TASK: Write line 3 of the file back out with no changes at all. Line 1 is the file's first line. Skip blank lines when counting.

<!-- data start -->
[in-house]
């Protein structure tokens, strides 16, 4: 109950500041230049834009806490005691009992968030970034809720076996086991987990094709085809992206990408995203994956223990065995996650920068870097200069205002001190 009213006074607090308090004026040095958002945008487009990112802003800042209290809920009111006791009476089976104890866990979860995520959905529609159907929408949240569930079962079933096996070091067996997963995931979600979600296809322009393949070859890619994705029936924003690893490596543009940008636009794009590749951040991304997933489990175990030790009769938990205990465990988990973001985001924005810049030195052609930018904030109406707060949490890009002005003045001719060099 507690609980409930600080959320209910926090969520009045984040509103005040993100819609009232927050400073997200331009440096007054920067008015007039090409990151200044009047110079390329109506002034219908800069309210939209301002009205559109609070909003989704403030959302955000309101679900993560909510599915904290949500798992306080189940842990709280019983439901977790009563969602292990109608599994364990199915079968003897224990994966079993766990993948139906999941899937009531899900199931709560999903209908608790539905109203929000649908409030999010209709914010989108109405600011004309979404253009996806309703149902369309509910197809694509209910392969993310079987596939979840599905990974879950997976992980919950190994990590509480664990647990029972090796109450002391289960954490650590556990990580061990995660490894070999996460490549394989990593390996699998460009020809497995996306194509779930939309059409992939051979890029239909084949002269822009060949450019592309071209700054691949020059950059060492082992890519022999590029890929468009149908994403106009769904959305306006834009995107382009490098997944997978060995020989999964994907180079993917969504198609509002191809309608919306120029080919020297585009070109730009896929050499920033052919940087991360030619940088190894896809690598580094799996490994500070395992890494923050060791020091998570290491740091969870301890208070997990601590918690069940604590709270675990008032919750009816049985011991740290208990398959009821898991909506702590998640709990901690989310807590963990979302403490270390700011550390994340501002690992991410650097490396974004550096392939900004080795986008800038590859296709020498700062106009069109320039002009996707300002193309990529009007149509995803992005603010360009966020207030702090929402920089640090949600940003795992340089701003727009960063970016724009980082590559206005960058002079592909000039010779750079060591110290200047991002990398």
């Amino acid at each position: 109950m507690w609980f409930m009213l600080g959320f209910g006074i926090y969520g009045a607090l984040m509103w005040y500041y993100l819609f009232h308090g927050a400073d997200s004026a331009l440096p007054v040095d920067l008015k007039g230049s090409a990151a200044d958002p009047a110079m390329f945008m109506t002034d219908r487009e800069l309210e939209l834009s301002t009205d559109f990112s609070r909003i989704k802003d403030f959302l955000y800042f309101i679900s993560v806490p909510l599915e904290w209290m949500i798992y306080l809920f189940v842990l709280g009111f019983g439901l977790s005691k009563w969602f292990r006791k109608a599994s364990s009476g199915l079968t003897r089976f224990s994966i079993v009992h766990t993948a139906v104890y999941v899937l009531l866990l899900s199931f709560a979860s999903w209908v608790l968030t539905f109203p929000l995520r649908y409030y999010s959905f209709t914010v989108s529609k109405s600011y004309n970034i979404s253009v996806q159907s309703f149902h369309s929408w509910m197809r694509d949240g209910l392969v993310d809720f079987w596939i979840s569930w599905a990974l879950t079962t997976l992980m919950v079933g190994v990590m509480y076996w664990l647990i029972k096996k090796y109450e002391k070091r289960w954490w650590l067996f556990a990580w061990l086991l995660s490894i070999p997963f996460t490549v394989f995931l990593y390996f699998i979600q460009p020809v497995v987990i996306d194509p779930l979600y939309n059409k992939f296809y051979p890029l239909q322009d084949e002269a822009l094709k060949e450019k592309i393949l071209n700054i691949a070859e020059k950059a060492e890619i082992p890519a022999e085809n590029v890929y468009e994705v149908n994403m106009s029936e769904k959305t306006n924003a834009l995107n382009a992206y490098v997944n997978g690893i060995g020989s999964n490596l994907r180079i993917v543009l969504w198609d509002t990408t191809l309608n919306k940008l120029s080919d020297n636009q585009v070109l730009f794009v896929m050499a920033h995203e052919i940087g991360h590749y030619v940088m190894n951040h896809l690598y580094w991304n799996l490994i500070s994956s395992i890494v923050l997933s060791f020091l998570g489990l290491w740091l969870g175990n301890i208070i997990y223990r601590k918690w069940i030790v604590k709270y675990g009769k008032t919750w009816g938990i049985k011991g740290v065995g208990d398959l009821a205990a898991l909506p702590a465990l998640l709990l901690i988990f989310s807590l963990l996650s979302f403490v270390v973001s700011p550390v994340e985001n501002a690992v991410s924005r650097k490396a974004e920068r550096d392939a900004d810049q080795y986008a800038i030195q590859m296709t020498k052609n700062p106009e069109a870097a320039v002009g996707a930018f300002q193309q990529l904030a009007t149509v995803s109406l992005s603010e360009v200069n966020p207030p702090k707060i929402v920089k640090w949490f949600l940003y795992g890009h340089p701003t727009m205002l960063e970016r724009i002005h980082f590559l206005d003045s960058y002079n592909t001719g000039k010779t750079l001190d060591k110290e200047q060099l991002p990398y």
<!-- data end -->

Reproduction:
């Amino acid at each position: 109950m507690w609980f409930m009213l600080g959320f209910g006074i926090y969520g009045a607090l984040m509103w005040y500041y993100l819609f009232h308090g927050a400073d997200s004026a331009l440096p007054v040095d920067l008015k007039g230049s090409a990151a200044d958002p009047a110079m390329f945008m109506t002034d219908r487009e800069l309210e939209l834009s301002t009205d559109f990112s609070r909003i989704k802003d403030f959302l955000y800042f309101i679900s993560v806490p909510l599915e904290w209290m949500i798992y306080l809920f189940v842990l709280g009111f019983g439901l977790s005691k009563w969602f292990r006791k109608a599994s364990s009476g199915l079968t003897r089976f224990s994966i079993v009992h766990t993948a139906v104890y999941v899937l009531l866990l899900s199931f709560a979860s999903w209908v608790l968030t539905f109203p929000l995520r649908y409030y999010s959905f209709t914010v989108s529609k109405s600011y004309n970034i979404s253009v996806q159907s309703f149902h369309s929408w509910m197809r694509d949240g209910l392969v993310d809720f079987w596939i979840s569930w599905a990974l879950t079962t997976l992980m919950v079933g190994v990590m509480y076996w664990l647990i029972k096996k090796y109450e002391k070091r289960w954490w650590l067996f556990a990580w061990l086991l995660s490894i070999p997963f996460t490549v394989f995931l990593y390996f699998i979600q460009p020809v497995v987990i996306d194509p779930l979600y939309n059409k992939f296809y051979p890029l239909q322009d084949e002269a822009l094709k060949e450019k592309i393949l071209n700054i691949a070859e020059k950059a060492e890619i082992p890519a022999e085809n590029v890929y468009e994705v149908n994403m106009s029936e769904k959305t306006n924003a834009l995107n382009a992206y490098v997944n997978g690893i060995g020989s999964n490596l994907r180079i993917v543009l969504w198609d509002t990408t191809l309608n919306k940008l120029s080919d020297n636009q585009v070109l730009f794009v896929m050499a920033h995203e052919i940087g991360h590749y030619v940088m190894n951040h896809l690598y580094w991304n799996l490994i500070s994956s395992i890494v923050l997933s060791f020091l998570g489990l290491w740091l969870g175990n301890i208070i997990y223990r601590k918690w069940i030790v604590k709270y675990g009769k008032t919750w009816g938990i049985k011991g740290v065995g208990d398959l009821a205990a898991l909506p702590a465990l998640l709990l901690i988990f989310s807590l963990l996650s979302f403490v270390v973001s700011p550390v994340e985001n501002a690992v991410s924005r650097k490396a974004e920068r550096d392939a900004d810049q080795y986008a800038i030195q590859m296709t020498k052609n700062p106009e069109a870097a320039v002009g996707a930018f300002q193309q990529l904030a009007t149509v995803s109406l992005s603010e360009v200069n966020p207030p702090k707060i929402v920089k640090w949490f949600l940003y795992g890009h340089p701003t727009m205002l960063e970016r724009i002005h980082f590559l206005d003045s960058y002079n592909t001719g000039k010779t750079l001190d060591k110290e200047q060099l991002p990398y």